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Never Let the Doctor See the Damage

First of all, let me say that nothing I write here is an attempt to persuade anyone to either like or dislike "The Angels Take Manhattan." Taste is by its definition subjective, and I would no sooner want to persuade you that yours is wrong than I would want you to tell me that mine is. Rather, what I hope to do is to look at two elements of the story that seem to be troubling some viewers who aren't sure what to make of them: the nature of the time paradox and the tone and circumstances of the Ponds' departure. The first will mainly entail a close examination of the structure of the story; the second is more of a thematic interpretation.

Now, for a disclaimer. Almost all time-loop/paradox style plots (and this surely is one) are problematic in that they, by necessity, leave loose ends. While I think this story has most things wrapped up fairly neatly, I'm sure there is a strand left undone somewhere, so please forgive me if I miss something blindingly obvious.

Now, let's start at the beginning: the newspaper. Yes, the one Amy's reading. It's a fake newspaper, obviously, but it's real within the confines of the fiction. So did you notice the headline? "Detroit Lions Win Super Bowl," it reads. I know (because I'm American and it's in my blood--plus, Wikipedia) that the Detroit Lions have never won the Super Bowl. So, either it's a newspaper from the future (essentially laughable on its face, because, well, it's a newspaper), or, it's not from this reality. I postulate that the New York we see Amy, Rory, and the Doctor in at the beginning in 2012 is a New York where the Angels were never defeated via the time paradox because, well, it hasn't happened yet. (That would also explain the fact that there are, apparently, still quite a few Angels, and not just the survivor in the graveyard.) Of course, the Angels will be defeated, which means the New York the Doctor, Amy, and Rory are in at the beginning in 2012 is not the same New York they land in at the end in 2012. Parallel timelines and all that.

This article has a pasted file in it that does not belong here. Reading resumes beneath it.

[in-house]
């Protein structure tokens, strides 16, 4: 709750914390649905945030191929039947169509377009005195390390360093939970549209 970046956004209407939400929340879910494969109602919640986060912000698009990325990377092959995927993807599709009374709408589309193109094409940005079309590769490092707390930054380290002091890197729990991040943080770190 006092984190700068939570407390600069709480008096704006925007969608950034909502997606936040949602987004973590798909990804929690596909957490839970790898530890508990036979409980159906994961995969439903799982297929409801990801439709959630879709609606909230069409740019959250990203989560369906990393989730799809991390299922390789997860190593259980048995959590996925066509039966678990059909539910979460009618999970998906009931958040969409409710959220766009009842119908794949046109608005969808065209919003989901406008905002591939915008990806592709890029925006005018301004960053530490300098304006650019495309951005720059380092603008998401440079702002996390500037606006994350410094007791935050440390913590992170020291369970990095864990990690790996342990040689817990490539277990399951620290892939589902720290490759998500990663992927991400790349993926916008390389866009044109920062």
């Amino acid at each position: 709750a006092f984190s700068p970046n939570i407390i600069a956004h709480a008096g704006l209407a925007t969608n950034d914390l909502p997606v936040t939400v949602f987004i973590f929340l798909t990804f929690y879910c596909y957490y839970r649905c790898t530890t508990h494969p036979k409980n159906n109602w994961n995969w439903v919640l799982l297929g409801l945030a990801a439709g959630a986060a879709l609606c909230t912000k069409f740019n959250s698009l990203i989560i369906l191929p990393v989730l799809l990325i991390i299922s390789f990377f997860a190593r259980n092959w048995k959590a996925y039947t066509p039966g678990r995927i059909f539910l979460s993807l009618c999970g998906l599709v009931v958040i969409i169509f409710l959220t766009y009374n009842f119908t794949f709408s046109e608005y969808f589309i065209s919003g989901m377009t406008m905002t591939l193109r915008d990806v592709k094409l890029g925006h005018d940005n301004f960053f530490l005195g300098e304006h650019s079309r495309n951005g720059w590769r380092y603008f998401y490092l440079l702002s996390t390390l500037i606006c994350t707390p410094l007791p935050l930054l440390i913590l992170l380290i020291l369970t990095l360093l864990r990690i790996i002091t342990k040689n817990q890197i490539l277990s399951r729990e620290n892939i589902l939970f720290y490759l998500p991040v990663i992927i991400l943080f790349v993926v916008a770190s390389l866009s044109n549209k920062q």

Which brings us to the character who is central to both the time-loop element of the plot and the thematic core of the story: River Song. We first see River in 1938 meeting Rory, who's been sent there by the Angels (we assume). Of course, an obvious question is why River is in 1938 investigating the Angels and just happens to run into Rory right when they're about to be taken to meet Grayle. I'd wager it's narrative convenience, but it does raise interesting questions about whether or not the River we see in 1938 has already written (or read) the book or not. Given how many times we've seen River lie and dissemble over the course of the past several seasons, I would not at all be surprised if the River posing as Melody Malone has, if not written the book, perhaps already read it.

Digression on the Angels: Clearly, River knows a great deal about the fact that the Angels have essentially completely over-run Manhattan. Many fans scoffed at the idea of the Statue of Liberty being a Weeping Angel--but we still know so little about the Weeping Angels, I'm more than willing to believe that they have the ability to turn other statues into versions of themselves. And remember, this New York never happened. Just like the Cyberking over Victorian London; it's not mentioned in the history books because it never happened. By creating the paradox which poisoned the well, Rory destroyed the entire timeline where the Angels have taken Manhattan. Also, remember the faces of the people who live around Winter Quay we see in the pre-credits sequence--they clearly know about the Angels, and are terrified of them; but they're probably the only ones. It was stated in "The Time of Angels" that the Angels can use (or have?) a low-level perception filter around them; I'd imagine that's how they're running New York with so few people noticing statues moving all over the place. The neighbors are so close to the center of the Angels' power, it seems the perception filter isn't working on them anymore. The idea of any statue possibly being an Angel but, just as with the Vashta Nerada, not every statue necessarily being one, also makes good on the final moments of "Blink" that show dozens of statues, none of whom look like the Weeping Angels we generally know. Digression over.